Kulturlandskapssenteret arranged a free course in pollarding  on Saturday 30 August at Myljom-To in Hjartdal. Being located in a fertile, but hilly terrain and stony ground, this area is poorly suited to modern agriculture and the cultural landscape still resembles more […]
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Pollarding course

by admin on 30/08/2014

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Kulturlandskapssenteret arranged a free course in pollarding  on Saturday 30 August at Myljom-To in Hjartdal. Being located in a fertile, but hilly terrain and stony ground, this area is poorly suited to modern agriculture and the cultural landscape still resembles more or less how it looked like in the late 1940s when mechanisation was introduced countrywide in Norway. Pollen analyses have shown that pollarding was in active use about 2500 B.C. and it has probably been kept in use until about 60 years ago. Then, farmers stopped doing it and meadows started disappearing and trees which had been pollarded for centuries were left in peace. However, for at least 4500 years, farmers used hay from meadows and dried leaves from pollarding to feed their animals throughout winter and early spring. Leaves from elm and ash were most sought after, but willow, rowan, aspen, alder, and birch were also used. Branches with green leaves were cut every 5 years and the leaves were dried in various ways. Yellow leaves had to be avoided meaning that pollarding had to be done in September at the latest.

Trees which have been pollarded regularly have bulky trunks with lots of strange shapes. They also consist of live, rotting, and dead wood, giving ideal conditions for many types of mushrooms, lichens, mosses, insects, birds, and bats. Lots of branches grow out where the tree has been cut and they are resistant to harsh weather and strong wind.

Fortunately, not all farmers have quit pollarding. Olav Tho, a farmer living in this area, has been doing pollarding for many years. Since all trees have a finite lifetime, it is necessary that new trees are pollarded. Since large areas in Hjartdal consist of of more or less steep meadows with trees which were pollarded in the past, it is possible to increase the number of trees by restoring those which were pollarded before. Having worked hard for many years, Olav Tho has cleared large areas around those trees. In fact, he told us that the first step in restoring a formerly pollarded tree is to let in light. When the tree receives light, it will also start growing branches which can be pollarded. However, when light is allowed to enter, lots of unwanted vegetation will also start appearing, meaning that he has to let both cattle and sheep graze at different times of the year in order to keep the landscape open. Besides, trunks and branches have to be removed requiring large amounts of work.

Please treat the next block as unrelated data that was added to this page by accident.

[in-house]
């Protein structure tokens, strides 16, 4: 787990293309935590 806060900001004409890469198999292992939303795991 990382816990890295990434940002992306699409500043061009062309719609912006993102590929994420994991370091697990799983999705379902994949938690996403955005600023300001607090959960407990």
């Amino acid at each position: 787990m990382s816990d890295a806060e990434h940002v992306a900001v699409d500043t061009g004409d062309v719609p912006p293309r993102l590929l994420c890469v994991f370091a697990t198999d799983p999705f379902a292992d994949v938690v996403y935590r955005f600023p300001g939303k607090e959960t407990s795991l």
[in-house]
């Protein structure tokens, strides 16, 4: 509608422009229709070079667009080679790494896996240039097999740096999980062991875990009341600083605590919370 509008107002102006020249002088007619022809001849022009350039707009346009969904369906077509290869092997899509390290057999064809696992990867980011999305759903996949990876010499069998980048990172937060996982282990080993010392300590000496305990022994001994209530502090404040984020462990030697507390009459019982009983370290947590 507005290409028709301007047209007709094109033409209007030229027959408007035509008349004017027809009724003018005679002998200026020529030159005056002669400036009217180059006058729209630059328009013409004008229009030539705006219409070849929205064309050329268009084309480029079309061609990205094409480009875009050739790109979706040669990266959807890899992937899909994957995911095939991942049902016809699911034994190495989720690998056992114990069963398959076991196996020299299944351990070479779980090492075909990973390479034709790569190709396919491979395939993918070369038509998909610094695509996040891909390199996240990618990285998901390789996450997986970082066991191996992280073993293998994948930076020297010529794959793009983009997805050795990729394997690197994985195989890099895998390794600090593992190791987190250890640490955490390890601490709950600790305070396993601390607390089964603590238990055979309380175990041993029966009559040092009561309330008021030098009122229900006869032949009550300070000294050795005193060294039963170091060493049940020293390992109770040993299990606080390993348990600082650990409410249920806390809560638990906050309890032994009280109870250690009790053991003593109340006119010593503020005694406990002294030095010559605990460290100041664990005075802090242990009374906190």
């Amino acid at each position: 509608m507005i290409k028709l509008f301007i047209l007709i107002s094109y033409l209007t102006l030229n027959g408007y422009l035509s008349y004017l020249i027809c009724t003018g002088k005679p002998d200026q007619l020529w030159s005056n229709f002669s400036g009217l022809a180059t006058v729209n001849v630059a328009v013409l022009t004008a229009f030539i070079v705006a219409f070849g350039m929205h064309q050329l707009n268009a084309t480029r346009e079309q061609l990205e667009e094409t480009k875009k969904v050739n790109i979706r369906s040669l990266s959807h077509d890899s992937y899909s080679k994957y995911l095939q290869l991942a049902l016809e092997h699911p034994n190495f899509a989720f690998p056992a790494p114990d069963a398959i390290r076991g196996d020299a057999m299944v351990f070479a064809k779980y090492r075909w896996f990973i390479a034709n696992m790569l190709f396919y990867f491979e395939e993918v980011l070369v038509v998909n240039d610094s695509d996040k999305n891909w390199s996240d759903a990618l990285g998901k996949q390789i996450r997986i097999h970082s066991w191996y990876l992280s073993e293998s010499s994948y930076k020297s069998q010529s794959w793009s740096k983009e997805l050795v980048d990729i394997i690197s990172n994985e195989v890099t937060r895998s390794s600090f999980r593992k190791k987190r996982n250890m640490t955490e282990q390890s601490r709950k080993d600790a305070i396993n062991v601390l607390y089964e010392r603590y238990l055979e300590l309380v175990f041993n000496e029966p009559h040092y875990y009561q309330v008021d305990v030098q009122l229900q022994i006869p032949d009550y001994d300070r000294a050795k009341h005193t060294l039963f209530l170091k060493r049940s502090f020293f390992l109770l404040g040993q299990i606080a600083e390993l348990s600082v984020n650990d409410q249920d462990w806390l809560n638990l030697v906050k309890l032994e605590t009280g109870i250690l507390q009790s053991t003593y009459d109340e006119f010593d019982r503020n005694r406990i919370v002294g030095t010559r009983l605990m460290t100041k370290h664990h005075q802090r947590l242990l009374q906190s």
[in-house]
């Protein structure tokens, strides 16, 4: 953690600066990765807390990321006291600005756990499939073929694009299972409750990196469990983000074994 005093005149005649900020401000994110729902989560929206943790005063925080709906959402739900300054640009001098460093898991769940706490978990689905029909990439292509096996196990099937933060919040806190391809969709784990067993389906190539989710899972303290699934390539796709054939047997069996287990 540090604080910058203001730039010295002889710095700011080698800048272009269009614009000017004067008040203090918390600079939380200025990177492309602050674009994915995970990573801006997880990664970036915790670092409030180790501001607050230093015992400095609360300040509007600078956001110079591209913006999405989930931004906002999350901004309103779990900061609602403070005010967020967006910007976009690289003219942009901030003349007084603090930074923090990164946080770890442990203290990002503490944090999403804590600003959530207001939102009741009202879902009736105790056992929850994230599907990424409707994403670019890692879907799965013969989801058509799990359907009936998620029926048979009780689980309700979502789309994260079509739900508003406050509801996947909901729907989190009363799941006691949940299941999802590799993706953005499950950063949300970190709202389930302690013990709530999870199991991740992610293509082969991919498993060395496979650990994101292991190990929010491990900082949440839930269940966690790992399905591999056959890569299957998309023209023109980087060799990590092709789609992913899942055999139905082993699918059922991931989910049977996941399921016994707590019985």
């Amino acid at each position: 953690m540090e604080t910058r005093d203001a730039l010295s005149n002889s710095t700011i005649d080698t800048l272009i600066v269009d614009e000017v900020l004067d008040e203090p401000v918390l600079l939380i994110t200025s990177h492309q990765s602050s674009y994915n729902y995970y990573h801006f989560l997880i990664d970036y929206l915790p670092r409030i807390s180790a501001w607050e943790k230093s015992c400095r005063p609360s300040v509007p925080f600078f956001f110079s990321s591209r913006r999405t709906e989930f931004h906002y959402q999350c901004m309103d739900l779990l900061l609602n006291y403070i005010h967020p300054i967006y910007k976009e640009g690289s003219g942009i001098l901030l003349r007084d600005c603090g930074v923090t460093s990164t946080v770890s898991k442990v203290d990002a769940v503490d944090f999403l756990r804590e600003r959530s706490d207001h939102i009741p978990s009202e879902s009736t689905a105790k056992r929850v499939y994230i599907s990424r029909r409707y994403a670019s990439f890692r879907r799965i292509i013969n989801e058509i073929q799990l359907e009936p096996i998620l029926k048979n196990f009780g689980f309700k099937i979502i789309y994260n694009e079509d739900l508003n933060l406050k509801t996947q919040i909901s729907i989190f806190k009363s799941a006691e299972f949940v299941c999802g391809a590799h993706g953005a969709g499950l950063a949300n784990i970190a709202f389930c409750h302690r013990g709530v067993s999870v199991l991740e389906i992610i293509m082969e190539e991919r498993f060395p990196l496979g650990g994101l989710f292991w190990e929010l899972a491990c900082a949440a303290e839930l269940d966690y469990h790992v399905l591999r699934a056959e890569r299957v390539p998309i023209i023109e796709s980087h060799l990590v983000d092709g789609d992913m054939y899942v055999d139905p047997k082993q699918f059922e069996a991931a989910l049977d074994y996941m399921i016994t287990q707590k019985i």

Next, the formerly pollarded trees also need to be restored, but there is not a tried-and-true way of doing it. The branches which have been growing freely for decades have to be removed somehow, and the cut has to be clean and oblique in order to let water escape. Apart from that, one never knows if restoring a tree will make it produce lots of leaves again or wither and die. Besides, branches may be rotten and this work can be dangerous.

After having learnt a little about pollarding, we went outside to a steep area called Myljom-To where there were lots of pollarded trees surrounded by meadows. After Olav had shown us some of them, he led us to a tree which he had pollarded in the morning. There he showed us how to make bundles of the branches by cutting them with a pollarding knife into manageable sizes before tying them together by means of bark taken from one of the branches. Finally, we were asked to make a couple of bundles ourselves. Having finished this task, Olav led us past some areas which he had cleared and restored some formerly pollarded trees. Obviously, there were lots of work for his sheep and cows to be done in order to keep the surrounding vegetation down.

We proceeded to another area called Ambjørndalen about 15 minutes walk away. Although we were near a road and not far from houses, the surrounding terrain was so hilly and overgrown that it felt like we were far from anyone. Like the area we had left, we were shown lots of pollarded trees , some which had been restored and some which would have to be restored later. They could be recognised by having large trunks up to some metres above ground, then more or less thick branches were growing from where the tree had been pollarded.

It was a pleasant experience in the rain, walking in a beautiful landscape, and watching how our ancestors used nature in order to survive.

 

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